Iona_xs_23In time for the wind who brings a surprise of heavy snow: it’s not snowed like this here in over fifteen years. Gatherings of white sheep huddle close to each other forming creamy clouds against the starchy white of the field. Across the sound everything disappears behind the thin veil and it’s suddenly easy to recall the druids. Eventually a caravan gets through: the musicians for the night’s concert. The whole village goes. They are sitting in neat rows wearing their boots, water proofs, woolly hats in a cold village hall that has inhaled damp wool and honest sweat for generations. The music warms some of them – also the wind outside who’s now calling in the rain.

I have a desire to be alone and leave during the interval. Walk my 3/4 mile through the dark of night: as if the island had born a twin and put it up into the sky above, an expansive cloud absorbs all memory of music and returns, only, the patter of rain. I walk straight North towards a glow ahead of me – reaching the hilltop I see it’s a band of colours flowing out of the snow-covered mountain range to the West. A snowy turquoise turning into greenish yellow, dirty coral before climaxing into a pink as pure as summer joy. The next day I learn that I saw the Northern Lights. Maybe it’s the glow that’s melted the snow away. The wind is pacified, the sea calm again. I wash myself clean of anxieties by going swimming in the winter-cold sea with Sue and the others. We run hand in hand, drunk with laughter and cold. On our way back to the village we see the goldfinches again and that night I hear the corncrakes on my walk home. Their nocturnal industriousness that sounds like the grating white noise at the end of the tuning range of a radio receiver.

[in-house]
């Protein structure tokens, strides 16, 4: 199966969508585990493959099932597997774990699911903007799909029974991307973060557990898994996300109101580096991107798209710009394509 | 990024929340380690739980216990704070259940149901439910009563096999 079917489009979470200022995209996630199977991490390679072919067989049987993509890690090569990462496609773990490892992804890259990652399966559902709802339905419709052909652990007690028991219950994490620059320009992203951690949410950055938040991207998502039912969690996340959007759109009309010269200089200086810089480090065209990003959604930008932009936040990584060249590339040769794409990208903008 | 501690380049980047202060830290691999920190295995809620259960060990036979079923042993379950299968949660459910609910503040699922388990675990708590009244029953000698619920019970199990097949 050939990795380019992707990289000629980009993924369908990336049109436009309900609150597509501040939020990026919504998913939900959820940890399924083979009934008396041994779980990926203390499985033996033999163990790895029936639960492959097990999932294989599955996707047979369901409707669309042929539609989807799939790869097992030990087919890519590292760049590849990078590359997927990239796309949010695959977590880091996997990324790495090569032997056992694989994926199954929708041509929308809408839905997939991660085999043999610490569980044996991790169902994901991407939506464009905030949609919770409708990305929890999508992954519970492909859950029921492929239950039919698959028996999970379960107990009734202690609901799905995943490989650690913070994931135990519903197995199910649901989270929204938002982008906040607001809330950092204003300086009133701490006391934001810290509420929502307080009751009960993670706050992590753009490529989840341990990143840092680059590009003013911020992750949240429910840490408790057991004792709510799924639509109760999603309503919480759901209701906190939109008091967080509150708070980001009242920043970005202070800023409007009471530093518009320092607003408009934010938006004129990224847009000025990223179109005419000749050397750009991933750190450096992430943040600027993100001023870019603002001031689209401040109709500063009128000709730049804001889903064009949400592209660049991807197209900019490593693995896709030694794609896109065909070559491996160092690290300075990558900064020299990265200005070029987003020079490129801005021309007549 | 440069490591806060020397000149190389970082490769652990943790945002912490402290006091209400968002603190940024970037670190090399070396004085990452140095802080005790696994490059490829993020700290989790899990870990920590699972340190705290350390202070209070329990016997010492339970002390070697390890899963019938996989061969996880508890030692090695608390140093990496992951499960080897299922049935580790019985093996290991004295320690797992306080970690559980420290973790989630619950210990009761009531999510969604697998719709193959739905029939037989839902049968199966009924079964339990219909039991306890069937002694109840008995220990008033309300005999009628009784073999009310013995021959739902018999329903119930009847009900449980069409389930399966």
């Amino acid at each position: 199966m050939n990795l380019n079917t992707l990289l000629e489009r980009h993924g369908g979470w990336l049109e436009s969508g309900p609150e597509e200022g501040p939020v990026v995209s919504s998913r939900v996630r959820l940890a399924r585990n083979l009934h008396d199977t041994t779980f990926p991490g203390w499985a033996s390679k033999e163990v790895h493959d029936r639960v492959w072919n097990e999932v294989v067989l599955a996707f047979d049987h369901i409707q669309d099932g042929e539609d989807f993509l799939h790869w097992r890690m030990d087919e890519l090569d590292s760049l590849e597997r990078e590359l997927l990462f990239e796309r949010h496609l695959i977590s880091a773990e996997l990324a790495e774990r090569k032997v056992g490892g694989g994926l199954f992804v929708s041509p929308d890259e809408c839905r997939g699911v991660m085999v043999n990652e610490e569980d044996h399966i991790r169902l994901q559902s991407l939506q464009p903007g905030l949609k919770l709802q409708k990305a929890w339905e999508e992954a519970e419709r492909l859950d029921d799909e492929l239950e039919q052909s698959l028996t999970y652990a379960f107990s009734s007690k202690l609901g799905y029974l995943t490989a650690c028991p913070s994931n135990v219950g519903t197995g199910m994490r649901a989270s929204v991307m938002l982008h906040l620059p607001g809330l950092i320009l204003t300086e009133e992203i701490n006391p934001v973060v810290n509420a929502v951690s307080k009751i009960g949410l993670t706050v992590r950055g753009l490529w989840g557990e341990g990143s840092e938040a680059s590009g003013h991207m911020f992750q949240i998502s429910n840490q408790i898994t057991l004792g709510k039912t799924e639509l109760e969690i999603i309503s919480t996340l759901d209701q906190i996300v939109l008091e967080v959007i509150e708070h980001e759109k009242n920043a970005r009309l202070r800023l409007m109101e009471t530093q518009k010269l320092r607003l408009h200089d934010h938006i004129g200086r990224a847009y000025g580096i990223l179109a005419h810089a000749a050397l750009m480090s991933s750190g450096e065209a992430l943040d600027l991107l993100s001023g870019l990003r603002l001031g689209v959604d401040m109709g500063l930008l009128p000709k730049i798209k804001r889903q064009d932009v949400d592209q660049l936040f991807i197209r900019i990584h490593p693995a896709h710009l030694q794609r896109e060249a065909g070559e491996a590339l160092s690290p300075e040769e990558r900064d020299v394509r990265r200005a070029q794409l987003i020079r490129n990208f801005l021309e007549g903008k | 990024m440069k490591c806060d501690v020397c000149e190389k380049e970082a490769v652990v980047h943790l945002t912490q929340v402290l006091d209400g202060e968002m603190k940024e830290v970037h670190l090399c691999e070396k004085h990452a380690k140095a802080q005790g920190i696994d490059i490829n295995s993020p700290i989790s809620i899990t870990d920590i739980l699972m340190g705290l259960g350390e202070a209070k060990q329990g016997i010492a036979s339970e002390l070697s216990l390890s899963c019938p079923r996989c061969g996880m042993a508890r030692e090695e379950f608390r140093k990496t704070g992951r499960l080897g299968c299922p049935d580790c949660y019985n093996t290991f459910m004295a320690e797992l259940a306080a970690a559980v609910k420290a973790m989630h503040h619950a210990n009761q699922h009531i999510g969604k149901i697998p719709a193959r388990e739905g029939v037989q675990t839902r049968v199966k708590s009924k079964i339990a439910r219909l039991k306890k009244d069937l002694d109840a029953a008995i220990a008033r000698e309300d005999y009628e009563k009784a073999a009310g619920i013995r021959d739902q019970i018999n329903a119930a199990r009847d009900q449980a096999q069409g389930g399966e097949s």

At the hostel a rainbow wipes clean the tarnished sky. Someone has drank my soya milk and only left an insult of a splash in the carton with my name on it. I accept it as a ransom for unknowingly having broken some rules in the hostel with my early morning showers and computer in the kitchen. Iona_xs_59So John who runs the hostel gives me a toffee-coloured fleece from one of his Hebrideans to take back to London and spin. I feel a weight of responsibility from the fleece that’s lighter than a sleep. That same day I find the weather-bleached bones of a sheep scattered underneath the ribcage of old machinery in the abandoned marble quarry. I understand that I need to honour her and gather her bones in one place. I take a photo, also one small piece of bone. What is it with you poets that you always gather bones? I’ve also gathered pebbles. And serpentine stones. Mermaid tears. Rainbows. Poems. I bit more of myself.

The wind picks up again as it’s time to return across the sound, across the other island, the other sound, and the other land back to London. Where I’m still picking up pieces and arrange them…